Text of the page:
Anaglyph is also used in printed materials and in 3D television broadcasts where polarization is not practical. To present a stereoscopic motion picture, two images are projected superimposed onto the same screen through different polarizing filters.

As each filter passes only that light which is similarly polarized and blocks the light polarized differently, each eye sees a different image.

This is used to produce a three-dimensional effect by projecting the same scene into both eyes, but depicted from slightly different perspectives.

Since no head tracking is involved, the entire audience can view the stereoscopic images at the same time. Circular polarization has an advantage over linear polarization, in that the viewer does not need to have their head upright and aligned with the screen for the polarization to work properly.

With linear polarization, turning the glasses sideways causes the filters to go out of alignment with the screen filters causing the image to fade and for each eye to see the opposite frame more easily.

For circular polarization, the polarizing effect works regardless of how the viewer's head is aligned with the screen such as tilted sideways, or even upside down.

The left eye will still only see the image intended for it, and vice versa, without fading or crosstalk. Nonetheless, 3D cinema films are made to be viewed without head tilt, and any significant head tilt will result in incorrect parallax and prevent binocular fusion.

In the case of RealD a circularly polarizing liquid crystal filter which can switch polarity times per second is placed in front of the projector lens.

Only one projector is needed, as the left and right eye images are displayed alternately. Optical attachments can be added to traditional 35mm projectors to adapt them for projecting film in the "over-and-under" format, in which each pair of images is stacked within one frame of film.

The two images are projected through different polarizers and superimposed on the screen. This is a very cost-effective way to convert a theater for 3-D as all that is needed are the attachments and a non-depolarizing screen surface, rather than a conversion to digital 3-D projection.

Thomson Technicolor currently produces an adapter of this type. Polarized stereoscopic pictures have been around since , when Edwin H.

Land first applied it to motion pictures. The so-called "3-D movie craze" in the years through was almost entirely offered in theaters using linear polarizing projection and glasses.

Only a minute amount of the total 3D films shown in the period used the anaglyph color filter method.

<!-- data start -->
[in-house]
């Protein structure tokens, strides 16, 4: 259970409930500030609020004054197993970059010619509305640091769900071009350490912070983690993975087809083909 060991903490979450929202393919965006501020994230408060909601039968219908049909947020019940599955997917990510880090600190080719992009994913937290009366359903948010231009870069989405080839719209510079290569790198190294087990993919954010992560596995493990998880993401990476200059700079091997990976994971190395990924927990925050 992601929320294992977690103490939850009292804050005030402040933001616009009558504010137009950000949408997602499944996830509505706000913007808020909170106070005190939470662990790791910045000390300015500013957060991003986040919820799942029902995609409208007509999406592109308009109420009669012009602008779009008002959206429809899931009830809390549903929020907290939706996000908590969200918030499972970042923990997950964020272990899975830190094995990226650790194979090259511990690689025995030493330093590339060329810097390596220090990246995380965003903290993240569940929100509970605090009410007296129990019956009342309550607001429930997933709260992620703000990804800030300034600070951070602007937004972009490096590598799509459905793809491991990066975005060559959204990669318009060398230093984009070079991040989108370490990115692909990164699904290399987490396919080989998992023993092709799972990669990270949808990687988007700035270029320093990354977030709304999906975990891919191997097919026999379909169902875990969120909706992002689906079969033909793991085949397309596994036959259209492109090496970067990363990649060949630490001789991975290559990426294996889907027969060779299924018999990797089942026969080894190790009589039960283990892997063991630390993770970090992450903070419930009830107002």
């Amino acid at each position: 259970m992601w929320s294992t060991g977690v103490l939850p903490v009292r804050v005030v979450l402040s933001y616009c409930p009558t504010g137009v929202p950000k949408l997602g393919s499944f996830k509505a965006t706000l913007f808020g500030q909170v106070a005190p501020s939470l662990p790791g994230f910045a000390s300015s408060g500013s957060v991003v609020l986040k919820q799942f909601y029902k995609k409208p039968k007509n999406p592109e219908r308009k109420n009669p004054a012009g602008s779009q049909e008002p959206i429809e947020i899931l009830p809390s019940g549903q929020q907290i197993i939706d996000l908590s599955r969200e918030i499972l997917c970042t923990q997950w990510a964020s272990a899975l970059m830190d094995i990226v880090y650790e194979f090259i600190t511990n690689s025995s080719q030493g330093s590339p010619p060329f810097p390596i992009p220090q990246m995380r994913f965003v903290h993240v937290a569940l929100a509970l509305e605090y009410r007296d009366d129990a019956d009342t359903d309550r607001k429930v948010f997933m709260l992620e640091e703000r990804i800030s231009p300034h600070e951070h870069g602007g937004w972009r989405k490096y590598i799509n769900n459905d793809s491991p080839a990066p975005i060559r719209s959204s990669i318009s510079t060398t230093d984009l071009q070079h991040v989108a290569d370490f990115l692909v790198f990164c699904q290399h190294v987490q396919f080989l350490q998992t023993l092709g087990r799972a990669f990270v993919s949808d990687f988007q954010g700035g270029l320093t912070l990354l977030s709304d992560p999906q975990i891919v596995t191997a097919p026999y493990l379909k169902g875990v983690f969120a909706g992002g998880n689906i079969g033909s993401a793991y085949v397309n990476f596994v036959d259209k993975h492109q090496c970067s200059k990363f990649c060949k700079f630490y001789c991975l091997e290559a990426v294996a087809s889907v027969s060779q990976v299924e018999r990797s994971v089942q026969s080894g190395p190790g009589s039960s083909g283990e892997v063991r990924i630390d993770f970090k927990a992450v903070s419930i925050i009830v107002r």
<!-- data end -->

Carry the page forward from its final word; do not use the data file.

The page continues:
Linear polarization was likewise used with consumer level stereo projectors. Polarization was also used during the 3D revival of the s.

In the s, computer animation , competition from DVDs and other media, digital projection, and the use of sophisticated IMAX 70mm film projectors, have created an opportunity for a new wave of polarized 3D films.

All types of polarization will result in a darkening of the displayed image and poorer contrast compared to non-3D images. Light from lamps is normally emitted as a random collection of polarizations, while a polarization filter only passes a fraction of the light.

As a result, the screen image is darker. This darkening can be compensated by increasing the brightness of the projector light source.

If the initial polarization filter is inserted between the lamp and the image generation element, the light intensity striking the image element is not any higher than normal without the polarizing filter, and overall image contrast transmitted to the screen is not affected.

In this technology, a mechanism is used to block light from each appropriate eye when the converse eye's image is projected on the screen.

The technology originated with the Eclipse Method, in which the projector alternates between left and right images, and opens and closes the shutters in the glasses or viewer in synchronization with the images on the screen.

Glasses containing liquid crystal that will let light through in synchronization with the images on the cinema, television or computer screen, using the concept of alternate-frame sequencing.

A drawback of this method is the need for each person viewing to wear expensive, electronic glasses that must be synchronized with the display system using a wireless signal or attached wire.

The shutter-glasses are heavier than most polarized glasses, though lighter models are no heavier than some sunglasses or deluxe polarized glasses.

Liquid crystal light valves work by rotating light between two polarizing filters. Due to these internal polarizers, LCD shutter-glasses darken the display image of any LCD, plasma, or projector image source, which has the result that images appear dimmer and contrast is lower than for normal non-3D viewing.

This is not necessarily a usage problem; for some types of displays which are already very bright with poor grayish black levels , LCD shutter glasses may actually improve the image quality.

Thomson Technicolor currently produces an adapter of this type. Distribution Film release wide limited delayed. Main article: 2D to 3D conversion. CGI animated films can be Fucked on train as stereoscopic Girl pisses herself in public version by using two virtual Blair william. Archived from the original on Beep porn 18, However, conversion to 3D has problems.